# 3d bounding Box border xna

So, I'm trying to develop a 3d table tennis game, and I'm having problems when it comes to colliding the ball with the table. I have a bounding sphere for the ball and bounding box for the table, but the intersection isn't that accurate, and I'm guessing that the bounding box is incorrect since colliding the ball with the racket is good.

I'm trying to display the bounding box so that it would be easier to see where the error is, but I cant seem to implement the tutorials I've found with my code, or just don't know how. And, I'm I right in creating an AABB since my table isn't moving? If anyone could help, it would be greatly appreciated, or if anyone could suggest a better way to collide a ball with a box (if there is) thanks. I've pasted my bounding box detection, and the collision between the sphere and box. If more code is needed I'll post it. Thanks

http://pastebin.com/NDYmhXCh

http://pastebin.com/47vwJWSc

Your code for creating the bounding box is correct, just make sure you're entering the correct world transform and off setting the position by whatever might have when you created it. Just keep debugging with break points, it's probably a small error in logic somewhere. Where are you calling the updateBoundingBox method from?

A quick tip, if you want to see if you created your aabb correctly without rendering it, just set your ball position to the aabb.max.X or aabb.min.Y or something like that inside the update method. That will show you the boundaries of the aabb without the need to create code for rendering.

• Hey, It seems that the code for the bounding box was giving me the wrong values (not sure why), but then I did what you said and placed the ball about the edges of the table (don't know why I didn't think of that lol) and now my collision works like a charm. Thanks a real lot :) – Kurt Ricci Mar 5 '12 at 21:57

Well, you're asking a few different questions there. I'll start by answering your main question which is about how to display a debug representation of a BoundingBox object.

How to render a BoundingBox

The easiest way I can think of is to get the corners of the bounding box and render it using a line list primitive. You can get the corners of the bounding box using the BoundingBox.GetCorners() method (documentation). This method returns 8 positions in world space. The first four represent the front face of the bounding box, and the final four represent the back face of the bounding box.

Then simply create a VertexPositionColor vertex for each of the corners, and render lines between them in the correct order. Whether you use indices or not is up to you.

No need to implement it though, just download this sample from the education catalog, add the DebugShapeRenderer class to your project, Initialize it and finally use the provided AddBoundingBox method. It does pretty much what I described above.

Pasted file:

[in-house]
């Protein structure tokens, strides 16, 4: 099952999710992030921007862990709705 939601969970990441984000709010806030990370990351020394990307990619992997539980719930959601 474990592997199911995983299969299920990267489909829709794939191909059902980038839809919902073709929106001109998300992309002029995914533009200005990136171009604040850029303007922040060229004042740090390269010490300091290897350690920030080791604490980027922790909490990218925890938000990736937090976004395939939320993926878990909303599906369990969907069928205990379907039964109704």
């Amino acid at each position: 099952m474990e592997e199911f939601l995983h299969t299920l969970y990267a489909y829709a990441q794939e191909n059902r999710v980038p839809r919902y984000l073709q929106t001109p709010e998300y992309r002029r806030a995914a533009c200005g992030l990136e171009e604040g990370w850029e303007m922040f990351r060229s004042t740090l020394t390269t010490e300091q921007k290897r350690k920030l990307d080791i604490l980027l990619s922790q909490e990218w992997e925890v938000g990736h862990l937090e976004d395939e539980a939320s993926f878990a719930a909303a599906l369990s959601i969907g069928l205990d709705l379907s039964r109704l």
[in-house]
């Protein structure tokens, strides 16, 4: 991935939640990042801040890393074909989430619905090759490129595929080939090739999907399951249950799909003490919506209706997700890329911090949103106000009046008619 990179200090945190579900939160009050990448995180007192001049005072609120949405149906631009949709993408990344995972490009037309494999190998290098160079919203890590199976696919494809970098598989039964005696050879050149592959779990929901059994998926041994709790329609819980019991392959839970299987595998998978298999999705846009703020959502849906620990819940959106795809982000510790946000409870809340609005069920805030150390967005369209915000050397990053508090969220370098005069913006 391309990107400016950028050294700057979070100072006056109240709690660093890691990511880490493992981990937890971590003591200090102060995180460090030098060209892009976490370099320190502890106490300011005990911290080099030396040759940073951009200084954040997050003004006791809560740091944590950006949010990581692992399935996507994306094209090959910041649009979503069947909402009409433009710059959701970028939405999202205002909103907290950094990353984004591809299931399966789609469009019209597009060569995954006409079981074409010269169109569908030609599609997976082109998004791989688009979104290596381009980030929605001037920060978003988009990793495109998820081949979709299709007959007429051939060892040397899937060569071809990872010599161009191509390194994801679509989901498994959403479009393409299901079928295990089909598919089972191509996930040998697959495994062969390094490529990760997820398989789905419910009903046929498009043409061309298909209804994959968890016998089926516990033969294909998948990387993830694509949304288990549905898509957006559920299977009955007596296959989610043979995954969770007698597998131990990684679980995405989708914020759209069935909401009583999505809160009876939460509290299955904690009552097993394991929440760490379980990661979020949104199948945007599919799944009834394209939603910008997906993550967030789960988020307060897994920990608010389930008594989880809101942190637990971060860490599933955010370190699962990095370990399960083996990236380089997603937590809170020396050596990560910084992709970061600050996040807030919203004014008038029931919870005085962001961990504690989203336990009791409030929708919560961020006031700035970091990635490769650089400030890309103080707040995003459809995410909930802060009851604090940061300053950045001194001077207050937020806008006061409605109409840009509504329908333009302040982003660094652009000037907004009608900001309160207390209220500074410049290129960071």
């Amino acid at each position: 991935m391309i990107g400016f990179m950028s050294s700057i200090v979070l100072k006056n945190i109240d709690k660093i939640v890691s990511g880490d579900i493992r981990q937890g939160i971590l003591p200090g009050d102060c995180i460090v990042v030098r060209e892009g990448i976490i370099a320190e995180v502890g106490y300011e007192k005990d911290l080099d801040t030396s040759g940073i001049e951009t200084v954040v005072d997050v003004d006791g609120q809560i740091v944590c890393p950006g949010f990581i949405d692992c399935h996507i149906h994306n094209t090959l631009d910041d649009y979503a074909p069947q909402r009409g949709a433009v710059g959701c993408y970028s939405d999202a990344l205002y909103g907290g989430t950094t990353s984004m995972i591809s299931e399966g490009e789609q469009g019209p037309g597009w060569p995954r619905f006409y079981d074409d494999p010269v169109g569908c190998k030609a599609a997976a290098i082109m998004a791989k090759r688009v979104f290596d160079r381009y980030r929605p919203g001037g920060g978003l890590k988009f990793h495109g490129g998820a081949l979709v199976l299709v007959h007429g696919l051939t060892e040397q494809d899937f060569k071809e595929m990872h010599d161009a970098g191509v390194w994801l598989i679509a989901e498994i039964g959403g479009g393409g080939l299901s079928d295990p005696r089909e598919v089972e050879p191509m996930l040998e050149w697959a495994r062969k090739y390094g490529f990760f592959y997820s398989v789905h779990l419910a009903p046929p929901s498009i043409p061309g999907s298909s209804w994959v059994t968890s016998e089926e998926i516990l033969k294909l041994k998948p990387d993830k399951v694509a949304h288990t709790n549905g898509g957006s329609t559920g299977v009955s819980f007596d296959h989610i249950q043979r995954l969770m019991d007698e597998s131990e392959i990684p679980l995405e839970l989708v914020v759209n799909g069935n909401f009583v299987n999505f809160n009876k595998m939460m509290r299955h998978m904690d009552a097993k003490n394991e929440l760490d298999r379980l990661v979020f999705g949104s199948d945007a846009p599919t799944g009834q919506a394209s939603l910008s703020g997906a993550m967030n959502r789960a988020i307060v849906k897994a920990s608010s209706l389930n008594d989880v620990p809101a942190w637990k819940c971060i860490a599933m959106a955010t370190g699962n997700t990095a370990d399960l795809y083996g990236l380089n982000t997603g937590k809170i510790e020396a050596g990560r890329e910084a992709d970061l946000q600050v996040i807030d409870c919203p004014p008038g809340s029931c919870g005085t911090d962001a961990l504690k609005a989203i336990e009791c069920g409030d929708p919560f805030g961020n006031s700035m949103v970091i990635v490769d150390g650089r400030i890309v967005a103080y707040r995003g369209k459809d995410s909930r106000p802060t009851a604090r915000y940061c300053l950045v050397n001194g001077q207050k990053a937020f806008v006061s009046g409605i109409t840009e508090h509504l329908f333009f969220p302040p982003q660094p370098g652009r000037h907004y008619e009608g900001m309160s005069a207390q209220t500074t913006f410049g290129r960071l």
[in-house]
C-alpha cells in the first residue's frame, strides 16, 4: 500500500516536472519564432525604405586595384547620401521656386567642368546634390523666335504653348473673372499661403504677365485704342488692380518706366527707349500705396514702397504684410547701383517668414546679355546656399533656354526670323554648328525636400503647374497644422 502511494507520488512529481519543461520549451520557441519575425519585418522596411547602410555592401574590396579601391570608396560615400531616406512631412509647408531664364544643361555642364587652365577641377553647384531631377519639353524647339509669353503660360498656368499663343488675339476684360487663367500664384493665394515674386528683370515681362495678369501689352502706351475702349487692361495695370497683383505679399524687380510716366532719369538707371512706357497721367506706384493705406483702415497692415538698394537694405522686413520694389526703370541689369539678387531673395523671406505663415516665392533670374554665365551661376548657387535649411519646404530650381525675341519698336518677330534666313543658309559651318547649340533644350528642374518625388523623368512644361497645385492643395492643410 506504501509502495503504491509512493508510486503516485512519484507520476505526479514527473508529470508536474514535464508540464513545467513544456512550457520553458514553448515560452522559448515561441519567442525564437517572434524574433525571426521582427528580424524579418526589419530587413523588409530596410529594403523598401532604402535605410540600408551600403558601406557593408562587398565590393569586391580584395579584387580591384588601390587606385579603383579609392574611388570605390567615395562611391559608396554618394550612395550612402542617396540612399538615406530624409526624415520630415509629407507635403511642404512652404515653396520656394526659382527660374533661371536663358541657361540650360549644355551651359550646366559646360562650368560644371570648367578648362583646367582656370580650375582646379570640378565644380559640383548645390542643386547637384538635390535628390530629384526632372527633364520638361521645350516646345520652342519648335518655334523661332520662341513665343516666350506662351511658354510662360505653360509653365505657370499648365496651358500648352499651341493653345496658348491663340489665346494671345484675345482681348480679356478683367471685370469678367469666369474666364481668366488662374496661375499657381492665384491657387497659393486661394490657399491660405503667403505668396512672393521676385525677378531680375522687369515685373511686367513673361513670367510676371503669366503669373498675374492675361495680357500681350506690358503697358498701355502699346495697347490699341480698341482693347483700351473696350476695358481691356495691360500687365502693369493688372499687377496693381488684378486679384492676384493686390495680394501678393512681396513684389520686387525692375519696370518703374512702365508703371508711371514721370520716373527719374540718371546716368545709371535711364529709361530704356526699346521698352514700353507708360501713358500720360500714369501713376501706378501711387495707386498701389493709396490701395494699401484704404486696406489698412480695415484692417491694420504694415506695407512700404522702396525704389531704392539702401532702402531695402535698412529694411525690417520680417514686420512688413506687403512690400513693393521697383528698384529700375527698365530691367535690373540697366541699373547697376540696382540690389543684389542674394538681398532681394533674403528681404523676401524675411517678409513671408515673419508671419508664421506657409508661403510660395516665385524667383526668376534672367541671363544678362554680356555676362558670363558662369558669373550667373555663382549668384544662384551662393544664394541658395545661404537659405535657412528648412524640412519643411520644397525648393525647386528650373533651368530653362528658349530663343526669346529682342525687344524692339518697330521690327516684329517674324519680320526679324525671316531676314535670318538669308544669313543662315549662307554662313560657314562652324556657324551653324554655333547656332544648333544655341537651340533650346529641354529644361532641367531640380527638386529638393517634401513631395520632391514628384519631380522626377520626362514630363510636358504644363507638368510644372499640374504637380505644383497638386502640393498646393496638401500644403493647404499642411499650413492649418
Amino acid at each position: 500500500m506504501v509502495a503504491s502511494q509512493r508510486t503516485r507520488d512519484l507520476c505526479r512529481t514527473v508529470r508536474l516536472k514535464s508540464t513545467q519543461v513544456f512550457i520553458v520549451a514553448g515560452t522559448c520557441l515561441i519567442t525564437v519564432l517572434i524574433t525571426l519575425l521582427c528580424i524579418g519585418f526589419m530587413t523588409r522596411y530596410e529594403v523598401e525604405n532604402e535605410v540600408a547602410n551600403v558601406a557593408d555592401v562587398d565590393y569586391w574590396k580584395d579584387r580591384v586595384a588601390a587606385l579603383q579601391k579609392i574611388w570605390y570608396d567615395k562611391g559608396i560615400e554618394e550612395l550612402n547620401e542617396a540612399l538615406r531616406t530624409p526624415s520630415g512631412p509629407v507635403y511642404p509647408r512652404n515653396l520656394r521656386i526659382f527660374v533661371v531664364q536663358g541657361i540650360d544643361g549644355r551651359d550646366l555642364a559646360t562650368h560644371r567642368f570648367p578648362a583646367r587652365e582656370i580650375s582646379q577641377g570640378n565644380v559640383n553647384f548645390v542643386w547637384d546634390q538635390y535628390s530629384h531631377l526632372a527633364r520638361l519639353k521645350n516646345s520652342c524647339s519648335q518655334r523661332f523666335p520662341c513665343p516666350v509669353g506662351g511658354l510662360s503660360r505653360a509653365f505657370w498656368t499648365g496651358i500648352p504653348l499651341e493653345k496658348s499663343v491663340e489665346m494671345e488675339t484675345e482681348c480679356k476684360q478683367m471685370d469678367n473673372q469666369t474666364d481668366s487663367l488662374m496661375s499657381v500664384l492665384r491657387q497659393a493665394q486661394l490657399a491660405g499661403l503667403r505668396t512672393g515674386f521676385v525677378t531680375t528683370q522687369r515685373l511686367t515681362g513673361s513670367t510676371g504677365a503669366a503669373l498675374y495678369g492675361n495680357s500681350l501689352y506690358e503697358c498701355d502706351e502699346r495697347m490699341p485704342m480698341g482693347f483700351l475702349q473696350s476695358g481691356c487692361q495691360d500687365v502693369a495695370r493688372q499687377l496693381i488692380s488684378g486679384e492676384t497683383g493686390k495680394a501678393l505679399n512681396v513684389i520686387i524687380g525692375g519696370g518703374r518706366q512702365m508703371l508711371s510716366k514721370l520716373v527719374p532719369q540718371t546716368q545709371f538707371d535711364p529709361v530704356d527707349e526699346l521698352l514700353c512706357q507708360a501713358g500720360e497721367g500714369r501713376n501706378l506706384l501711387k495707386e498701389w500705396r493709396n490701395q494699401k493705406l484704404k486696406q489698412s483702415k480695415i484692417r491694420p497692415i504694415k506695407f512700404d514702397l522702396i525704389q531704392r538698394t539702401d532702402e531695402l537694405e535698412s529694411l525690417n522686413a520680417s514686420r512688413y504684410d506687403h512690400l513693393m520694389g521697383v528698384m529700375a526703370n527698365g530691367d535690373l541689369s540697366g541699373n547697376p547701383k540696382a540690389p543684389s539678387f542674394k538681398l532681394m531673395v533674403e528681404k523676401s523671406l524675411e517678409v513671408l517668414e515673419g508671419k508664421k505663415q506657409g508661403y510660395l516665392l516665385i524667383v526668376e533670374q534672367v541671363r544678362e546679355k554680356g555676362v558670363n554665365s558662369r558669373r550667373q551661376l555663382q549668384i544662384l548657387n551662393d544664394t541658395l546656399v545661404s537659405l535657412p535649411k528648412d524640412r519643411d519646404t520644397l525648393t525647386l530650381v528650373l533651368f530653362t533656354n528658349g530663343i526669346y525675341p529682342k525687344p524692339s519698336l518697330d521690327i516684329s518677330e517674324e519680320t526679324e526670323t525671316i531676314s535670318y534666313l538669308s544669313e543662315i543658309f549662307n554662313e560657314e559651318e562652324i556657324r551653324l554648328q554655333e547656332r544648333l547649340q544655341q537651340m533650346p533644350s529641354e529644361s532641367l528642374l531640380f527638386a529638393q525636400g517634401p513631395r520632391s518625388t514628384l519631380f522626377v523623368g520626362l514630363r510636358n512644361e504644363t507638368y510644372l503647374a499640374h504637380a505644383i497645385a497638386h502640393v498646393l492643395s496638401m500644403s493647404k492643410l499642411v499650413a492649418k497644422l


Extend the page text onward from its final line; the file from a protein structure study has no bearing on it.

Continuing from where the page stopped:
Creating BoundingBox for the table

And am I right in creating an AABB since my table isn't moving?

That's subjective. If after checking it out with the debug drawing code above the bounding box is being calculated correctly, feel free to use it.

But personally, in this situation, I would just create the bounding box manually to allow more control over the collision area. Something like the following code (using 1 game unit = 1 cm as the scale):

class Table
{
Vector3 size = new Vector3(152.5f, 274f, 5f);
float height = 76f;
Vector3 position = Vector3.Zero;

BoundingBox boundingBox;

public Table()
{
Vector3 min = position + Vector3.Up * height - size / 2f;
Vector3 max = position + Vector3.Up * height + size / 2f;
boundingBox = new BoundingBox(min, max);
}
}


I find this approach much simpler overall.

Better way to perform collisions

Or if anyone could suggest a better way to collide a ball with a box

I think incorporating a physics engine such as JigLibX (link) would yield better results and serve you better in the long run. The problem with most applications like this isn't collision detection, but collision response, and a physics engine really makes life much easier in that department.

• Thanks for answering but it seems that my bounding box function was giving me the wrong values :/. I can't really implement a physics engine as its sort of an assignment :/ But thanks again for answering, appreciate it :) – Kurt Ricci Mar 5 '12 at 21:59
• @KurtRicci Wasn't your question about how to render a bounding box for debugging? I mean the title is "3d bounding Box border xna", not "Is my bounding box calculation code right?". – David Gouveia Mar 5 '12 at 22:28
• ye, it sort of was. I wanted to draw the bounding box to check if it was calculating it correctly mostly, but now i've removed the function completely since i've managed another way. I'll most prob still use a lot of whats said from your post as I still need to calculate when it hits the walls and floor, which i'm guessing is more complicated as I've got more sides. So thanks once again. – Kurt Ricci Mar 5 '12 at 22:46